genetics

Uwe Lein / AP

It's clear that genes play a significant role in shaping the human face — just look at your biological parents or children. But scientists are just starting to figure out which genes determine the arch of your brow bone, or the point of your chin.

"The face is very complex, just like the brain is very complex," said University of Pittsburgh anthropologist Seth Weinberg, who contributed to the research.

Sarah Kovash / 90.5 WESA

At least 49 genes contribute to whether one’s earlobes are attached or detached.

That's what researchers at the University of Pittsburgh found in a new study. Lead author John R. Shaffer says this work could help shed light on serious genetic syndromes.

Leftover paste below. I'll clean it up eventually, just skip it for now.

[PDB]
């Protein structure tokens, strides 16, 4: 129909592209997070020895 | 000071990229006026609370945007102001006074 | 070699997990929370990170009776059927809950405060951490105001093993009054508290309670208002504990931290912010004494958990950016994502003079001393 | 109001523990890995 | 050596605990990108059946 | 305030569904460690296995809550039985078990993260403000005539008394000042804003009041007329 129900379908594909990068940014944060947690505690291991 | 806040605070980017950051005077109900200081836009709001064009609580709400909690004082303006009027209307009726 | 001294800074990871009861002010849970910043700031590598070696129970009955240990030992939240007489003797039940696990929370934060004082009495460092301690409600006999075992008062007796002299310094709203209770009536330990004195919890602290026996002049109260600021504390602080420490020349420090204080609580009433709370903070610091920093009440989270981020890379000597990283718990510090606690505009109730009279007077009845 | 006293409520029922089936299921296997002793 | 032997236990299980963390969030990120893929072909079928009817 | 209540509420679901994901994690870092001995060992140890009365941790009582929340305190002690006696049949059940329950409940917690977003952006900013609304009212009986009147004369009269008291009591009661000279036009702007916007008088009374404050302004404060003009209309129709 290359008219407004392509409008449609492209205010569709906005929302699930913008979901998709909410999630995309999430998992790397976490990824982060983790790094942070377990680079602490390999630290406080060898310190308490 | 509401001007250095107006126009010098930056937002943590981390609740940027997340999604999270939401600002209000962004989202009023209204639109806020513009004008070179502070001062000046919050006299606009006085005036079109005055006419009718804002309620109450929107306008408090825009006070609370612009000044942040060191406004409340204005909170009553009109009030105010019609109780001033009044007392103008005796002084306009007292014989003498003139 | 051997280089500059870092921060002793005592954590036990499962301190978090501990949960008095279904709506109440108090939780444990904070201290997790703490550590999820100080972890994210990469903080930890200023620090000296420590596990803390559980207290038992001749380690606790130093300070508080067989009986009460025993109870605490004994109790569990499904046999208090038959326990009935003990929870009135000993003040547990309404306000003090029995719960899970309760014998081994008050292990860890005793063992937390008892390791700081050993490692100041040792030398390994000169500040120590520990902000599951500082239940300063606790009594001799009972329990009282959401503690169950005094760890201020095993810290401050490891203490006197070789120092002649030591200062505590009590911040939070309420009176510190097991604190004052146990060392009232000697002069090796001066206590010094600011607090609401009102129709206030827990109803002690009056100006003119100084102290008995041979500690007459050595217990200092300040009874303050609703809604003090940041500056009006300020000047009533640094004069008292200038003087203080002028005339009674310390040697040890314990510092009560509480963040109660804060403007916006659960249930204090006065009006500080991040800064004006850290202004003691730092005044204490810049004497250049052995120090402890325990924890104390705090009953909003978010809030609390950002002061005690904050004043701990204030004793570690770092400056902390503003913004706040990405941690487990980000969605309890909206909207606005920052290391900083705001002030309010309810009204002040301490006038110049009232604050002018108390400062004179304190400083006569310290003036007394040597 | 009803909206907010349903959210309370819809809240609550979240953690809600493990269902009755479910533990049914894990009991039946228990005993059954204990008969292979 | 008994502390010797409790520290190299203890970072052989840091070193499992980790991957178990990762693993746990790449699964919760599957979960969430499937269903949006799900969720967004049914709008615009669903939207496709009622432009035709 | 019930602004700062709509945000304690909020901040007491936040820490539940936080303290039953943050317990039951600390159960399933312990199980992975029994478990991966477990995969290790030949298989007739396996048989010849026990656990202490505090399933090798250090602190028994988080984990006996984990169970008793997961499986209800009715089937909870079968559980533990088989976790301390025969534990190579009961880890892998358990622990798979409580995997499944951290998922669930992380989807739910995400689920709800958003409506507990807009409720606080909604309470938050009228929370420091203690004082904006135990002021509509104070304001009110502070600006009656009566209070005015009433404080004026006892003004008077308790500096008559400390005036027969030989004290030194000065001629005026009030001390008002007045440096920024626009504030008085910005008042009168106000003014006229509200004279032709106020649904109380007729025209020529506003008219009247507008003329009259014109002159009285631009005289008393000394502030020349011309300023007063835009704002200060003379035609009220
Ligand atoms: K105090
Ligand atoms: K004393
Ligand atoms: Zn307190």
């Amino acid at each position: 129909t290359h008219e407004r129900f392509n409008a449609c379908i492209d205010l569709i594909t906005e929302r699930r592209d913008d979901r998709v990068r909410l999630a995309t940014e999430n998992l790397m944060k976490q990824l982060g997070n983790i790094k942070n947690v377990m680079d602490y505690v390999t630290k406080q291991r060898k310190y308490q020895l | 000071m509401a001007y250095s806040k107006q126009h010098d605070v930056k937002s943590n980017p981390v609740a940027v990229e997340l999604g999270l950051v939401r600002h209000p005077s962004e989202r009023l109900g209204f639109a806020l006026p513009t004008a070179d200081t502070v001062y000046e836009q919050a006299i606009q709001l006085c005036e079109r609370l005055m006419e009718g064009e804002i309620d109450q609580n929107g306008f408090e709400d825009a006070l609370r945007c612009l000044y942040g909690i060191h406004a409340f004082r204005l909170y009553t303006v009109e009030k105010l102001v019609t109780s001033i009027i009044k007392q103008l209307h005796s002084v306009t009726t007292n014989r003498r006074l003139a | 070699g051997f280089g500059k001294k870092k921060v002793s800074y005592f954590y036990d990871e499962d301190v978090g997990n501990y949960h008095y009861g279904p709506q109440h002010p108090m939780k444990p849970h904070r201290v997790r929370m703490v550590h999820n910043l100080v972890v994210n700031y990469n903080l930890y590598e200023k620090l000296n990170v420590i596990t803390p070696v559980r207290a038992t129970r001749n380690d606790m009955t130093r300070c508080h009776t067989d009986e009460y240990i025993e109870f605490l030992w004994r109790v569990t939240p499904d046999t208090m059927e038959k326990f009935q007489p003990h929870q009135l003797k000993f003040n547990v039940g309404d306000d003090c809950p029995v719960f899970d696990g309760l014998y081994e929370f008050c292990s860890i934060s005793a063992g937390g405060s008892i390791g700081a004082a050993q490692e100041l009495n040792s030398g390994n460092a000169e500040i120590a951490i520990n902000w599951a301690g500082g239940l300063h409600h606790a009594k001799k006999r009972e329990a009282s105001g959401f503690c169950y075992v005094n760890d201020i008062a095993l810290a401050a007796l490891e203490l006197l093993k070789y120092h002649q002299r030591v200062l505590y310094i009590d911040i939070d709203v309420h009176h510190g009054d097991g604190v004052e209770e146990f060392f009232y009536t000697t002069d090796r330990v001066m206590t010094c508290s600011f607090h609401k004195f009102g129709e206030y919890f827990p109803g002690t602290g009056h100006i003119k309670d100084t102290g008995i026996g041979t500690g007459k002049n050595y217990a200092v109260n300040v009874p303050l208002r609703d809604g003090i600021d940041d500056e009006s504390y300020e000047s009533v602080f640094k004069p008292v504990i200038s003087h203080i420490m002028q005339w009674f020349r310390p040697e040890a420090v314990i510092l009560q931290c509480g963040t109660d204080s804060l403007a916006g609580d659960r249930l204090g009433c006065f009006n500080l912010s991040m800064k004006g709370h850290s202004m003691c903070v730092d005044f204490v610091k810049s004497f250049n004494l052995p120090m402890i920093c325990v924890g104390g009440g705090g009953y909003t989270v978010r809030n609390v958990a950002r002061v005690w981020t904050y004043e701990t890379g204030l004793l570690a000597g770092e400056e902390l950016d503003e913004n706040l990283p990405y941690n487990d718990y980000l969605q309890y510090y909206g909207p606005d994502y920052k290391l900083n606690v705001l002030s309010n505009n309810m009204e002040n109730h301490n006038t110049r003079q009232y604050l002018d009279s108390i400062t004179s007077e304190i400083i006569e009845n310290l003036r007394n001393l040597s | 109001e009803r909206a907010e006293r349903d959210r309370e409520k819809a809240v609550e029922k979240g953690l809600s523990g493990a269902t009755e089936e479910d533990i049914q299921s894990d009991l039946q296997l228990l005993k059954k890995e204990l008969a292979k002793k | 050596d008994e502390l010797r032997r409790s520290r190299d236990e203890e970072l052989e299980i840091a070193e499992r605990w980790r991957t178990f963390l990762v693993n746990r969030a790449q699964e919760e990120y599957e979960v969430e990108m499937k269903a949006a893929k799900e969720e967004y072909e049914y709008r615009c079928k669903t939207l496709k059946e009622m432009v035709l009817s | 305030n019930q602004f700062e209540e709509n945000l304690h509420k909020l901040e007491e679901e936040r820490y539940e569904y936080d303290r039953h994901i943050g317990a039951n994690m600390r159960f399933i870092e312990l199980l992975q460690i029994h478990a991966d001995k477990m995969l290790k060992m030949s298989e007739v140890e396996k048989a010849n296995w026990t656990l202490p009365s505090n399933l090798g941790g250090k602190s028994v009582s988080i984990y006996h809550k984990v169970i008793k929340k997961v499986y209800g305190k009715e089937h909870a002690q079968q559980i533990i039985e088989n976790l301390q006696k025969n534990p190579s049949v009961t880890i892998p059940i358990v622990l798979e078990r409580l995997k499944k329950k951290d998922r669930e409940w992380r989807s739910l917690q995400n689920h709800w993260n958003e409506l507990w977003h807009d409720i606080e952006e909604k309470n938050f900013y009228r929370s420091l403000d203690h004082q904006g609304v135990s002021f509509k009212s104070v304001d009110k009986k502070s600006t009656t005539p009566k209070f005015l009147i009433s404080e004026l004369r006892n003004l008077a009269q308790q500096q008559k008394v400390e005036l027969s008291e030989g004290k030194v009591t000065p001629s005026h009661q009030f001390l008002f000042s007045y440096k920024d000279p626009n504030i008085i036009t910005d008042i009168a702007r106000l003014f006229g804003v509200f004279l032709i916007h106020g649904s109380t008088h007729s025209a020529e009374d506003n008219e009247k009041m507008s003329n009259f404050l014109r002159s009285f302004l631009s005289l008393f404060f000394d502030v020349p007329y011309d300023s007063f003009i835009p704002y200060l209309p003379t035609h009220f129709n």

"Some of these conditions, like an example is Mowat-Wilson syndrome, the ear involves earlobe malformations," said Shaffer. "In the same genes that affect normal variation in the morphology, when they're disrupted, they lead to genetic syndromes."

Timothy K Hamilton / Flickr

Scientists have long known that there is a link between schizophrenia and rheumatoid arthritis. People who suffer from schizophrenia tend not to develop rheumatoid arthritis, and people with rheumatoid arthritis are at low risk for schizophrenia.

Though this relationship has been clear for more than 50 years, nobody really knew why the link existed, according to University of Pittsburgh professor of psychiatry and human genetics Vishwajit Nimgaonkar.

“We thought that there might be genetic factors that might explain this phenomenon,” he said.